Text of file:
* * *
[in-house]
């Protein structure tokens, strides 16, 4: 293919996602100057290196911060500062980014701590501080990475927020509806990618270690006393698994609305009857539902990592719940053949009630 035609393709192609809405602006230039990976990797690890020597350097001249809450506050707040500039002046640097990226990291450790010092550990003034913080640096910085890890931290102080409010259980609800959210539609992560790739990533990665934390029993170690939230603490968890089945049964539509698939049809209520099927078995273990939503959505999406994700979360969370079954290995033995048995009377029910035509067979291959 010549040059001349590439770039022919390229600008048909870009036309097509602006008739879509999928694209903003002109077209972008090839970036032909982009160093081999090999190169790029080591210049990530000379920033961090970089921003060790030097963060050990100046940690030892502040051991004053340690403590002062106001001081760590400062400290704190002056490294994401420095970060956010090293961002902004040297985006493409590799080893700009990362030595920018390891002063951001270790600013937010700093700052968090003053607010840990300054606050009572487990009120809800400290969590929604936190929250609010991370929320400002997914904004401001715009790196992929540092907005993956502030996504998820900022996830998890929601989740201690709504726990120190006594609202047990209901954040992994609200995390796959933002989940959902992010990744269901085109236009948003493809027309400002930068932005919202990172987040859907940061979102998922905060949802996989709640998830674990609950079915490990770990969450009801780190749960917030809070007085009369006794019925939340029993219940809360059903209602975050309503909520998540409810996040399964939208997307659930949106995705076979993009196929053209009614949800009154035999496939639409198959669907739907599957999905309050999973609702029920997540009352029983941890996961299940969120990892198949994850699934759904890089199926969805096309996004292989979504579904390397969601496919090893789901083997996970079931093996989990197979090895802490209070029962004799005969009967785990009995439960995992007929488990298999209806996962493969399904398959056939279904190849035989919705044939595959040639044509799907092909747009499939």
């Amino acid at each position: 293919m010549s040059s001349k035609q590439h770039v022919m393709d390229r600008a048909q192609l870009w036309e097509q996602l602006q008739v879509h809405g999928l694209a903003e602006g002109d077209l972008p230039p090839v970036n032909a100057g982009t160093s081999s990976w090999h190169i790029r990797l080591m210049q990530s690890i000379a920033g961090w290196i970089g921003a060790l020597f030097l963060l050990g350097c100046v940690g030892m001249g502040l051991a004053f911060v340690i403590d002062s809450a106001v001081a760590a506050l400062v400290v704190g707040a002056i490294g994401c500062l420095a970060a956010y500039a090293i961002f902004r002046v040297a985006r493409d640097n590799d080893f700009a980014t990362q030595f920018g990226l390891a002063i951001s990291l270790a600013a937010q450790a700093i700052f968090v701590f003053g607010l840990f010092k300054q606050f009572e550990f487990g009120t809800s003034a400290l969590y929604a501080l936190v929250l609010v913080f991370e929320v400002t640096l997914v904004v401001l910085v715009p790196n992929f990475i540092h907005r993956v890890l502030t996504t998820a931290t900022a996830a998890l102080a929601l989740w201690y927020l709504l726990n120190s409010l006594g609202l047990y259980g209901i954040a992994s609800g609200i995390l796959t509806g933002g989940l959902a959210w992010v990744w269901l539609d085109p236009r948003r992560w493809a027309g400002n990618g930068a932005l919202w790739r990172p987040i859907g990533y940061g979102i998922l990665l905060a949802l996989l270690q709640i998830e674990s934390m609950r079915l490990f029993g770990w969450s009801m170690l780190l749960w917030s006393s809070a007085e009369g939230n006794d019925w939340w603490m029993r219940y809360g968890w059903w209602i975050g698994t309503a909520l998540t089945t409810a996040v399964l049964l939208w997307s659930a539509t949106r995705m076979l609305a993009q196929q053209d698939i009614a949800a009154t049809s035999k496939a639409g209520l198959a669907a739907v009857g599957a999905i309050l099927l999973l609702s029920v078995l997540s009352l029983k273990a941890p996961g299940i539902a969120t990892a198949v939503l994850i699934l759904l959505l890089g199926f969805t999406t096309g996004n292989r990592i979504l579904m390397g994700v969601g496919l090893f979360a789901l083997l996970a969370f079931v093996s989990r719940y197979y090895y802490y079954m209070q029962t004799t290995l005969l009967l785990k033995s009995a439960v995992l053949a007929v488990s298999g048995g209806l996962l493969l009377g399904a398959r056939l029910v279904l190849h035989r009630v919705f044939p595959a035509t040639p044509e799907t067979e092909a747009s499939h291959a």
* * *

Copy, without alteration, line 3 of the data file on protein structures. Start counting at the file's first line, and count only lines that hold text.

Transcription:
């Amino acid at each position: 293919m010549s040059s001349k035609q590439h770039v022919m393709d390229r600008a048909q192609l870009w036309e097509q996602l602006q008739v879509h809405g999928l694209a903003e602006g002109d077209l972008p230039p090839v970036n032909a100057g982009t160093s081999s990976w090999h190169i790029r990797l080591m210049q990530s690890i000379a920033g961090w290196i970089g921003a060790l020597f030097l963060l050990g350097c100046v940690g030892m001249g502040l051991a004053f911060v340690i403590d002062s809450a106001v001081a760590a506050l400062v400290v704190g707040a002056i490294g994401c500062l420095a970060a956010y500039a090293i961002f902004r002046v040297a985006r493409d640097n590799d080893f700009a980014t990362q030595f920018g990226l390891a002063i951001s990291l270790a600013a937010q450790a700093i700052f968090v701590f003053g607010l840990f010092k300054q606050f009572e550990f487990g009120t809800s003034a400290l969590y929604a501080l936190v929250l609010v913080f991370e929320v400002t640096l997914v904004v401001l910085v715009p790196n992929f990475i540092h907005r993956v890890l502030t996504t998820a931290t900022a996830a998890l102080a929601l989740w201690y927020l709504l726990n120190s409010l006594g609202l047990y259980g209901i954040a992994s609800g609200i995390l796959t509806g933002g989940l959902a959210w992010v990744w269901l539609d085109p236009r948003r992560w493809a027309g400002n990618g930068a932005l919202w790739r990172p987040i859907g990533y940061g979102i998922l990665l905060a949802l996989l270690q709640i998830e674990s934390m609950r079915l490990f029993g770990w969450s009801m170690l780190l749960w917030s006393s809070a007085e009369g939230n006794d019925w939340w603490m029993r219940y809360g968890w059903w209602i975050g698994t309503a909520l998540t089945t409810a996040v399964l049964l939208w997307s659930a539509t949106r995705m076979l609305a993009q196929q053209d698939i009614a949800a009154t049809s035999k496939a639409g209520l198959a669907a739907v009857g599957a999905i309050l099927l999973l609702s029920v078995l997540s009352l029983k273990a941890p996961g299940i539902a969120t990892a198949v939503l994850i699934l759904l959505l890089g199926f969805t999406t096309g996004n292989r990592i979504l579904m390397g994700v969601g496919l090893f979360a789901l083997l996970a969370f079931v093996s989990r719940y197979y090895y802490y079954m209070q029962t004799t290995l005969l009967l785990k033995s009995a439960v995992l053949a007929v488990s298999g048995g209806l996962l493969l009377g399904a398959r056939l029910v279904l190849h035989r009630v919705f044939p595959a035509t040639p044509e799907t067979e092909a747009s499939h291959a």